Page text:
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The Theatreguide.London Review

And I And Silence
Finborough Theatre    Spring 2011

This is a play that wants to make you weep, and is quite likely to succeed, so touching is its story.

Indeed, the only real criticism to make of playwright Naomi Wallace is that she may be trying unnecessarily hard, adding unneeded layers of pathos to a core that is sufficiently strong in itself.

Wallace shows us two lost souls, teenage inmates in a women's prison who connect strongly enough that their friendship/romance and very modest dreams of a future help them survive the system, only to discover on release that the world outside is even more overpowering and unforgiving.

To present the sad clash of small dreams and smaller possibilities, Wallace divides each character, with one pair of actresses playing the younger girls and another their older selves, alternating and sometimes overlapping their scenes.

Occasionally a bit mechanical and unwieldy, the device ultimately proves unnecessary, since the real story is in the released women's discovery that their very limited skills and opportunities make even the hope of small jobs and small romances beyond their grasp.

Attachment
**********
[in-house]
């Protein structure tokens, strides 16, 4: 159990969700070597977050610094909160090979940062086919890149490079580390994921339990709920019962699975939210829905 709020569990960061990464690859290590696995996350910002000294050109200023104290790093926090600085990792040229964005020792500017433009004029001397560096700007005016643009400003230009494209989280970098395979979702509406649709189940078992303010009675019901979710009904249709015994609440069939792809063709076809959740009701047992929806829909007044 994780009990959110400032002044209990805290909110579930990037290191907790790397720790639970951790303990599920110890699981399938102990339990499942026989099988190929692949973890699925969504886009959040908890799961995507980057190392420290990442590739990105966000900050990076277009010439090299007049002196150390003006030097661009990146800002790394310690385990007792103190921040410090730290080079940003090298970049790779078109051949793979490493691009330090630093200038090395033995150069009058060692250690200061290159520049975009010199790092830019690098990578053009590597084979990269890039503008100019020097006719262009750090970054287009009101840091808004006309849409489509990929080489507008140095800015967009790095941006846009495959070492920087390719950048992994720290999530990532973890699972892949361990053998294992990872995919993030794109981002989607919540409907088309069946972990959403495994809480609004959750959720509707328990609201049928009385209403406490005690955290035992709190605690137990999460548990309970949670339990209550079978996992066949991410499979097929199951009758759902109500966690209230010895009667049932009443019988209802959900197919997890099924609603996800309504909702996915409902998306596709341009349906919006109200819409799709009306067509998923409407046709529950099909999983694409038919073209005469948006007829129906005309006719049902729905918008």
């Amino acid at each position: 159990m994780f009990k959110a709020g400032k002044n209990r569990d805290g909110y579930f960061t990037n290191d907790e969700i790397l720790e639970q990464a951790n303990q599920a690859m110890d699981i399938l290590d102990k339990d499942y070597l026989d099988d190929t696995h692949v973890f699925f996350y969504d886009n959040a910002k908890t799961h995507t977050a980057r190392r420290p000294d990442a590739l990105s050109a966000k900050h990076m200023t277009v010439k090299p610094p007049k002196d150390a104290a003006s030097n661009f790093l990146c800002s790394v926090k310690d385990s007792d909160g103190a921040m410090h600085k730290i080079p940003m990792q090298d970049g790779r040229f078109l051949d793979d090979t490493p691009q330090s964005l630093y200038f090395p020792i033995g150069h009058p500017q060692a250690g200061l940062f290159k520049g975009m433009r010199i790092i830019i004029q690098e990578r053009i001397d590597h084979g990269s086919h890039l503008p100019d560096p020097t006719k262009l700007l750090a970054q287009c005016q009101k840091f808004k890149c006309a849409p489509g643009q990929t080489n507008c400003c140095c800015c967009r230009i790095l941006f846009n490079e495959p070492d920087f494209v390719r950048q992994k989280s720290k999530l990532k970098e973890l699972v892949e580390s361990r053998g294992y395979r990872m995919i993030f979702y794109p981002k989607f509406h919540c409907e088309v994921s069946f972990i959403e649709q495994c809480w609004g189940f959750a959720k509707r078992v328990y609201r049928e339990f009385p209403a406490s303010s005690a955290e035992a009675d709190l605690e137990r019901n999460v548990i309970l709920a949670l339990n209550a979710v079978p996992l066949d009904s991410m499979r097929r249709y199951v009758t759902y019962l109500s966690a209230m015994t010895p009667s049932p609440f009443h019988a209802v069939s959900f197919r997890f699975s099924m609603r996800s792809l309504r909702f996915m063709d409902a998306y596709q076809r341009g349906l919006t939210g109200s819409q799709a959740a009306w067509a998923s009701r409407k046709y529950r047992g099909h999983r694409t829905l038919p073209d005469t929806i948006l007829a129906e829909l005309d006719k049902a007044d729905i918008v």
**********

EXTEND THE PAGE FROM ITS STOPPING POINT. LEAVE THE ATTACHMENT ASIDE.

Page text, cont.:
The pathos of the later scenes is powerful on its own and doesn't really need or gain much from the ironic contrast to the naive optimism of the younger girls, and I suspect that the play would be at least as effective had the playwright concentrated on the older characters and eliminated the flashbacks.

Similarly, making one of the women black and one white, and setting the play in 1950s America, adds a burden of racism that the play doesn't need and that is really irrelevant.

The story is more about the handicaps of economics, sexism and lack of education, and their crippling power is fully dramatised and sufficiently moving without adding race to the mix.

The play does provide an excellent showcase for the four actresses, and, under Caitlin McLeod's sensitive direction, Lauren Crace and Cherrelle Skeete as the younger pair and Sally Oliver and Cat Simmons as their older counterparts are equally evocative and touching.

Gerald Berkowitz

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Review -  And I And Silence - Finborough Theatre 2011


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